As political season heats up, and former WWE CEO Linda McMahon's second bid for a seat in the Connecticut Senate draws near, the WWE has taken measures to clean up its act.
The national wrestling promotion has turned to video-sharing sites for its latest batch of damage control, as the company removed the infamous "H.L.A." video (h/t PWTorch) from Vimeo after coming under attack from political opponents for questionable programming under Linda McMahon's watch.
If the WWE's new strategy to keep its nose clean is to wave a Men in Black memory-erasing pen in front of popular social media sites and rid them of offensive content, then boy, do they have their work cut out of for them.
The 1997 King of the Ring pitted Goldust against Jerry Lawler in the first round, furthering a budding personal rivalry between the two outspoken characters.
Prior to his match against Goldust in the heart of the Attitude Era, Lawler cut an offensive promo against Goldust that involved the use of a homophobic slur used to disparage Goldust for what was described as living a bizarre lifestyle.
The goal of the Goldust character was to shock and appall, so once the character became flat, the WWE did everything they could to reinvent Goldust while re-offending its audience.
After partnering with WWE anti-Diva Luna Vachon, Goldust became even more outrageous. Vachon would often lead the bizarre one out to the ring in outfits that increased in shock value with each passing week.
No true politician with serious aspirations of forging a career in politics can do so without pronouncing their faith.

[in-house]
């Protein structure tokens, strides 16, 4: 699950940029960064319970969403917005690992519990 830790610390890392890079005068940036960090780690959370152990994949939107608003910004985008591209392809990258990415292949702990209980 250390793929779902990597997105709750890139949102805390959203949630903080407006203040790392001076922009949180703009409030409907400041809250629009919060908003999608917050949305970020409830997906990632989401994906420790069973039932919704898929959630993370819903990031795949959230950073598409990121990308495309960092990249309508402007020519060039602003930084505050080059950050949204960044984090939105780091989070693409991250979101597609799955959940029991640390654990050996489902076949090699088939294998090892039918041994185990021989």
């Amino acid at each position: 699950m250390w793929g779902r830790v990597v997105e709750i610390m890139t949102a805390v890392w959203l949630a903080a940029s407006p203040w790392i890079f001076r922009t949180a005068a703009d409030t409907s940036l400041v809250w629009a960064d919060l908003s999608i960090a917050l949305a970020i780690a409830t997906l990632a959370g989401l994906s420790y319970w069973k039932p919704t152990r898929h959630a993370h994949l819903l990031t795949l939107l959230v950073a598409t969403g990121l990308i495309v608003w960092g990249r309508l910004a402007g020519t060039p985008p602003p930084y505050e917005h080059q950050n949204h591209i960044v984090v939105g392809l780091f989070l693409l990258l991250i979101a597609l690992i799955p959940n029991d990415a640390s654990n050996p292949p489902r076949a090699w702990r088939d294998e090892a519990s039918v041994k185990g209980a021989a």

Unfortunately for Linda McMahon's political aspirations, Vince McMahon's edgy segment during a feud with well-documented Christian Shawn Michaels was designed to antagonize Christians as McMahon shamelessly mocked God in a vignette that saw him drink holy water before virtually baptizing himself.
Amazingly, this video is still brandished on WWE's official YouTube page despite the immense backlash that rained down as a result of McMahon's tasteless bullying of longtime WWE
loyalist freelancer employee Jim Ross.
While the WWE did eventually fire AW for continuous insubordinate comments made on RAW and in social media, the cringe-worthy video of him comparing Titus O'Neil's in-ring offense to Kobe Bryant's 2003 rape trial still lingers as a reminder of just how far WWE's locker-room culture still has to go.
What other videos should WWE's watchdogs be on the lookout for? Follow Big Nasty @ThisIsNasty and tweet them now!